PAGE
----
EVERY YEAR in the Catholic Church worldwide we keep the Sunday before Pentecost (which is either the Sunday after Ascension, as it is now again in this country, or Ascension Day itself) as World Communications Day, linked to the Lord’s commandment to his disciples as he left their sight that they should go and preach the gospel to all nations. Each year the pope publishes a special message, and this year’s from Pope Francis reflects on social media and the internet, drawing on words from the letter to the Ephesians, ‘We are members one of another’ (one of the official logos is shown here). The Holy Father is concerned that in spite of appearances, online communication often doesn’t lead to a real sense of community among its users, but rather an artificial sense of belonging, concealing a worsening culture of individualism and a tendency for people, especially the young, to become excessively inward-looking. You can download the whole document  HERE   (and it is also on the noticeboard in the porch).

Journalism and work in all aspects of the communications media is one of the many issues addressed by that part of the Christian moral and theological tradition known as Catholic Social Teaching. The Catholic Church not only depends on the media to communicate our message effectively; we also look at the society and world through the eyes of religious faith, we will have some-thing to say about these things. At the heart of how we look at the world of communication is what we believe about truth, over and against falsehood. ‘You shall not bear false witness’ is one of the Ten Commandments; in the words of the Tom Lehrer song, ‘Lying, she knew, was a sin.’

On the one hand, we have in the life of the Church unprecedented means of communicating Christianity. Just in this parish we have this newsletter, our parish website (on which it appears), our means of broadcasting our acts of worship, live and recorded, all over the world; we also have a parish Facebook page. Not only that, our striking church building is itself an act of communication, a statement. It is not only a place for worship, set aside   for this purpose when it was consecrated, it is a material symbol of God’s love, made real in the person of Jesus Christ. It is because our building is a statement. Therefore we care for it, we make sure it is open and inviting all the time; it is a means of communication. And outside our parish the Church is in a stronger position than in the past to communicate our message. Numerous websites enable us to access material within seconds; it’s also remarkable that the comparatively small Catholic community in this country can sustain four weekly newspapers* and countless other journals.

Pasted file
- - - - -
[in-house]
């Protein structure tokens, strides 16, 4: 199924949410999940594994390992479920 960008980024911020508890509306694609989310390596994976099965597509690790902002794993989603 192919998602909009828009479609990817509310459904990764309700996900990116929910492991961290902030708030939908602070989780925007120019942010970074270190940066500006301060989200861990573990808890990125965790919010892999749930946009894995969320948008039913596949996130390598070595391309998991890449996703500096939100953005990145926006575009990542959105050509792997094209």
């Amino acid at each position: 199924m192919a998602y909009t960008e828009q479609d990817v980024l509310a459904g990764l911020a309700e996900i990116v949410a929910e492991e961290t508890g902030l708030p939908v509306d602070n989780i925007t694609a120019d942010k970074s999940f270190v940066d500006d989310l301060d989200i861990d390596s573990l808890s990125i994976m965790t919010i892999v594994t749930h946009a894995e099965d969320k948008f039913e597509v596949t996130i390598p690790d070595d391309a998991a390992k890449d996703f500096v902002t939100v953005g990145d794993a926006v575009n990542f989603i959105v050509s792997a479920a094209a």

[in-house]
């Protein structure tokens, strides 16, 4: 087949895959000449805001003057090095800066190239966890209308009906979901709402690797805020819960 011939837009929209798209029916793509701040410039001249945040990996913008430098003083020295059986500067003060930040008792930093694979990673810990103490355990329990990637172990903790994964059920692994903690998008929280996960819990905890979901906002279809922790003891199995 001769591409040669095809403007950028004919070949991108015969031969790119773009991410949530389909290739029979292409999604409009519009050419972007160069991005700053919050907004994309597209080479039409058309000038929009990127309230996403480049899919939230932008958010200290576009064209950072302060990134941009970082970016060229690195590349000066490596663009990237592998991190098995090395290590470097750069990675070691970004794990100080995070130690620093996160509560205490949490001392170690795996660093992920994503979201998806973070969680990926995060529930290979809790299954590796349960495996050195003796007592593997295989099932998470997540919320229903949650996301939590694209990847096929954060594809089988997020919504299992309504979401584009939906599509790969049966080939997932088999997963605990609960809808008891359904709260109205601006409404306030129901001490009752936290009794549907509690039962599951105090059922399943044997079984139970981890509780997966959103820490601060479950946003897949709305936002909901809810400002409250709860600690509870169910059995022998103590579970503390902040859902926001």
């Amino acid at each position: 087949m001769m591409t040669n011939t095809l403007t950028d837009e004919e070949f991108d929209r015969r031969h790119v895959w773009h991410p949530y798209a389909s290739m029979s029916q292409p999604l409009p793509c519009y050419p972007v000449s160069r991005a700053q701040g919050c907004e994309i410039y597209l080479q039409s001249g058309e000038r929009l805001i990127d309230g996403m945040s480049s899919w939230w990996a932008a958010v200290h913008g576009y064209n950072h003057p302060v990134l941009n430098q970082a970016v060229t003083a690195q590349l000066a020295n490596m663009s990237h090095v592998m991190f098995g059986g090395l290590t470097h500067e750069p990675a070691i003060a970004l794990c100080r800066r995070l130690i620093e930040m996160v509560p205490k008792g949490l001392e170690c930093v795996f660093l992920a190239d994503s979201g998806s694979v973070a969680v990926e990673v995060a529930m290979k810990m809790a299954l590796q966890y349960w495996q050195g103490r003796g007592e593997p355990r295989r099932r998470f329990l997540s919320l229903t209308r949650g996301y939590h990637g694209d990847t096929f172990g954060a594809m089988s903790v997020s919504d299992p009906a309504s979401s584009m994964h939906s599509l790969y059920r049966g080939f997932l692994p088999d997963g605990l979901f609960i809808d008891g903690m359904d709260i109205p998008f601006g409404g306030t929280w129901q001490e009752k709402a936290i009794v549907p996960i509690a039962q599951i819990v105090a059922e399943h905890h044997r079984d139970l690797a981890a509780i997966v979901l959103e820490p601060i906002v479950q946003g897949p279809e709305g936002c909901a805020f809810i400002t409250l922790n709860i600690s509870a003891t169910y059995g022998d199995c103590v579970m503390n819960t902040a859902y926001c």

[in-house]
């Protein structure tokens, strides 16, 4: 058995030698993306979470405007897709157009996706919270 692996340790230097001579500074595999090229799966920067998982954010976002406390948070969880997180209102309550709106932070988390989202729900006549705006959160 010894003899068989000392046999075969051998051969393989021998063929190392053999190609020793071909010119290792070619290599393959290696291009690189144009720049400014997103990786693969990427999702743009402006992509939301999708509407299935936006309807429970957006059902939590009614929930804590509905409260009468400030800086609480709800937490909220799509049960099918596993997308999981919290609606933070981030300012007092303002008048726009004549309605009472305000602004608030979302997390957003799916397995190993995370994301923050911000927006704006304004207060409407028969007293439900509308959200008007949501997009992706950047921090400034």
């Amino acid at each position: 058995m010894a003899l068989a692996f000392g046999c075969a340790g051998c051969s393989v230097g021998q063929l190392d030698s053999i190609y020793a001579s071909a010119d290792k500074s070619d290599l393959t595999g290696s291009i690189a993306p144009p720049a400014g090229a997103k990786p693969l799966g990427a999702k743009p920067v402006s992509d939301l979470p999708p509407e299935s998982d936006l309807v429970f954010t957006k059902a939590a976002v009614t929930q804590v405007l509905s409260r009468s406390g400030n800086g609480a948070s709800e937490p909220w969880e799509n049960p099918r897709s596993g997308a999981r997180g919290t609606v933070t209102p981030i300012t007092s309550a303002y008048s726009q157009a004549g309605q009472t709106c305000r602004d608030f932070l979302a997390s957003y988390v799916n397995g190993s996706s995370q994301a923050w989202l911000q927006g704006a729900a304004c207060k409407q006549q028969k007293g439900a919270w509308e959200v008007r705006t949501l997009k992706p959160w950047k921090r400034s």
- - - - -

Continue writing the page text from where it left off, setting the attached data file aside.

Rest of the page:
But it’s not all rosy: while there are many good Catholic blogs and websites, there are also some from within our community which do damage. Some are not always truthful, or they are motivated by partisanship, by contempt for some people or groups within the Church, or by disloyalty to the leaders of the Church. Of course, our own leaders can get communication wrong too: one reason why child abuse scandals in the Church have done so much damage is that bishops and their communications officers have sometimes not told the truth or have concealed the wickedness that has been committed. A culture of openness and transparency in the Church is still in some ways a long way off.

Things are no better when we look at communications and the media in general. In addition to what the Holy Father addresses in his message, we should be concerned at standards of truthful-ness in journalism and the media in general. Journalism is a noble profession, and this Sunday we should pay tribute to journalists who risk their lives and are killed all over the world in the service of communicating the truth. However, in media and in much of political life we’re very aware of untruthfulness, of public figures who get away with bare-faced lies, and are often not challenged by compliant journalists. Communication is often not only false but hypocritical: so when a far-Right populist politician simultaneously attacks the pope and brandishes a crucifix, he is abusing sacred symbols to bolster his false message, his narrative of hatred. Christianity is often used by those who know nothing about it.

We should not be surprised at such sinfulness in the world of communication. One of the traditional titles of Satan is The Father of Lies. As we pray at this point in the Easter season for the gift of the Holy Spirit, we need to pray particularly on this World Communications Day for the gift of discernment: the ability to recognise and name falsehood, sin and evil in our society and in the world.

We ask you this Sunday to help the Church’s leaders in this country to do a good job in this area, through the Communications and Media office in our Bishops Conference, for which there is a second collection: please give generously.


*Fr Ashley mentions in this article the fact that in England we can sustain four Catholic weekly publications.  All these are available from the porch and make interesting and thought provoking reading.  Have you thought about taking a Catholic newspaper or periodical on a regular basis? It will help you keep abreast of what is happening in the Church and keep you informed of developments and changes. We have available the Catholic Herald, The Tablet, The Universe and Catholic Times. Take a look at the CTS stand too which has a selection of little books on a variety of interesting topics.